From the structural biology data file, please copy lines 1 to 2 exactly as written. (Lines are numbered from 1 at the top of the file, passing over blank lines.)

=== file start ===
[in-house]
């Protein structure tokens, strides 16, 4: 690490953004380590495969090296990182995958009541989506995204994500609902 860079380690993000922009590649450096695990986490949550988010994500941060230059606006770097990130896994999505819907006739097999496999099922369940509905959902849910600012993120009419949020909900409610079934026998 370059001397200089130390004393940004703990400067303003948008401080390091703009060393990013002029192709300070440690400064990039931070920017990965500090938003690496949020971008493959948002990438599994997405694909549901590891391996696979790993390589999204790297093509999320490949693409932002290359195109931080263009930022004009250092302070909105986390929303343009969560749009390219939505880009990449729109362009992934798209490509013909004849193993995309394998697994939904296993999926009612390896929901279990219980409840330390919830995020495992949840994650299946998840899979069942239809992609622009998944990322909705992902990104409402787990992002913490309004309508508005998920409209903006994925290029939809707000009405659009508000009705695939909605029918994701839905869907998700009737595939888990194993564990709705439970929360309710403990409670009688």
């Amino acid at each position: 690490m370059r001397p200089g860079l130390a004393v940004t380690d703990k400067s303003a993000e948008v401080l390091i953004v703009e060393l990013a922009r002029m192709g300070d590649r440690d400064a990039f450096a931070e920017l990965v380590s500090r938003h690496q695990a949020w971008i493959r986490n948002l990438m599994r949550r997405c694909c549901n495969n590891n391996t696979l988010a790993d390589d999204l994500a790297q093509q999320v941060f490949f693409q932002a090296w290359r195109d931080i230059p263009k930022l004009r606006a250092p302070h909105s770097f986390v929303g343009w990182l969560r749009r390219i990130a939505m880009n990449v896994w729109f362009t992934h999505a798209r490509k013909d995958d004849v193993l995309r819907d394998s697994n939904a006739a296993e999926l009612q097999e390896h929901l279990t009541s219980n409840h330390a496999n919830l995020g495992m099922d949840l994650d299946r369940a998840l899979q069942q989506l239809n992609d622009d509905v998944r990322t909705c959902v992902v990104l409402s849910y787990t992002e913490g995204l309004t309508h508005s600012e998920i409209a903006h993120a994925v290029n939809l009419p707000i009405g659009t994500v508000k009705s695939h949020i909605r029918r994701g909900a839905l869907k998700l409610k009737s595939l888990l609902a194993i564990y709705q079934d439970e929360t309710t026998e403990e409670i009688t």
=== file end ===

[in-house]
């Protein structure tokens, strides 16, 4: 690490953004380590495969090296990182995958009541989506995204994500609902 860079380690993000922009590649450096695990986490949550988010994500941060230059606006770097990130896994999505819907006739097999496999099922369940509905959902849910600012993120009419949020909900409610079934026998 370059001397200089130390004393940004703990400067303003948008401080390091703009060393990013002029192709300070440690400064990039931070920017990965500090938003690496949020971008493959948002990438599994997405694909549901590891391996696979790993390589999204790297093509999320490949693409932002290359195109931080263009930022004009250092302070909105986390929303343009969560749009390219939505880009990449729109362009992934798209490509013909004849193993995309394998697994939904296993999926009612390896929901279990219980409840330390919830995020495992949840994650299946998840899979069942239809992609622009998944990322909705992902990104409402787990992002913490309004309508508005998920409209903006994925290029939809707000009405659009508000009705695939909605029918994701839905869907998700009737595939888990194993564990709705439970929360309710403990409670009688």